I feel like it’s easier when you’re busy to just keep going. But my roles always come first. I only work with brands willing to work around my schedule. But I’ll sacrifice the time with friends, the dinners and hanging out. Right now, I have this amazing platform and I want to take advantage of it and do as much as I can with the time I have.

Has fame changed things for you?

It’s a bit shocking every time I go out onstage and the audience responds in a way that they didn’t four years ago. It’s like, Wow, I can’t believe all these people are so excited. But that’s amazing. I think every ballet audience should be that way.

Has that impacted your relationship to other ABT dancers?

Not to my knowledge! This career is too much work to bring that stuff into the studio with you. And there’s no way to avoid being humbled every single day when you walk into the studio and are surrounded by so much talent.

What’s been the highlight of these past few years?

The promotion. But also all the hard work that went into getting to that point. Beyond proving to Kevin McKenzie, it was about proving to myself that I’m capable of being a Swan Queen and being the Firebird and being Juliet.

One of Copeland’s first breakthroughs: the Firebird. Photo by Gene Schiavone, Courtesy ABT.

Did you doubt that you could do it?

Absolutely. As a corps de ballet member doing Swan Lake, I never saw myself as the Swan Queen. Maybe that’s just a subconscious thing, not seeing many dancers who look like me doing those roles. You just think, Well, that’s just not my path.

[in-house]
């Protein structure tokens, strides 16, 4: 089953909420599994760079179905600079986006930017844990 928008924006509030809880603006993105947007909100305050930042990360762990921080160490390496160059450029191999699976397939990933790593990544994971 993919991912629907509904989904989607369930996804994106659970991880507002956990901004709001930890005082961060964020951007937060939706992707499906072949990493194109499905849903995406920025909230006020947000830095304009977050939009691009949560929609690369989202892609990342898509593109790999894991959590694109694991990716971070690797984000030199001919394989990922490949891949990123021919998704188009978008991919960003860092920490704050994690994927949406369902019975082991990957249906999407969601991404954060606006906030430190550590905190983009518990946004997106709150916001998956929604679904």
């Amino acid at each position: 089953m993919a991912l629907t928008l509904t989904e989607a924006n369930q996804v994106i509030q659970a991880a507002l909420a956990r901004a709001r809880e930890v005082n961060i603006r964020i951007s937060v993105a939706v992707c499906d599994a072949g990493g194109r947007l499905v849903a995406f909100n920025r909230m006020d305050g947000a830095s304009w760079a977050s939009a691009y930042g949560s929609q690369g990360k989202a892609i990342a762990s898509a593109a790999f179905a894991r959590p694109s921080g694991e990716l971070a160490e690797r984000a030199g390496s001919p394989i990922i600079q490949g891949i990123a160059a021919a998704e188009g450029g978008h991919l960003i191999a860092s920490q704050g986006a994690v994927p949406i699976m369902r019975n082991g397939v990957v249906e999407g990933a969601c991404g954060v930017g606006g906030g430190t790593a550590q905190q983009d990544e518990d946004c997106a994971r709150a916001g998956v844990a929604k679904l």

What does it feel like knowing you’ve spurred today’s conversations about diversity in ballet?

It’s amazing. And as much negative feedback as I get from that and criticism, none of it matters. If I’m reaching 50 girls that feel like they have a possibility, if people are talking about diversity, that means the world to me. That is so much of my purpose. I think I’m a fine dancer, and I worked my butt off to get here. But what I stand for is so much more than just being a good dancer.

How do you deal with those dance bloggers and critics who post such vehement (and sometimes racist) criticism about you?

It’s really difficult for me not to read it. I’ve had to learn that I can’t let those things affect me. I can’t control how people feel about a subjective art form. Whether the comments are racist or it’s just their opinion, you have to brush it off. As hard as that may be, it’s the only way to not let it get in your head and take away from your ability to perform. All I can do is keep working on myself. And I can take away some of the things I see in those reviews—if it’s something I agree with—and say, “Let me work on that.”

Now that you’ve made principal, what are your goals?

It’s weird, my entire career has been striving for this moment, so to have reached this goal, it’s this strange feeling. It’s almost harder now. It’s a different battle, more internal. I just want to be better. I want to give an amazing performance every time I’m onstage. And to continue the diversity conversation.

Would you change anything about your career?

I really wouldn’t. You know, even all of the injuries I’ve had, I cannot imagine having developed into this dancer without those experiences. That feeling that I have to be onstage again, I have to get better so that I can be better than I was when I left. Even the 15 years it took before I was promoted to principal dancer—I wouldn’t change that. I feel like I’m just now reaching that peak where I’m ready.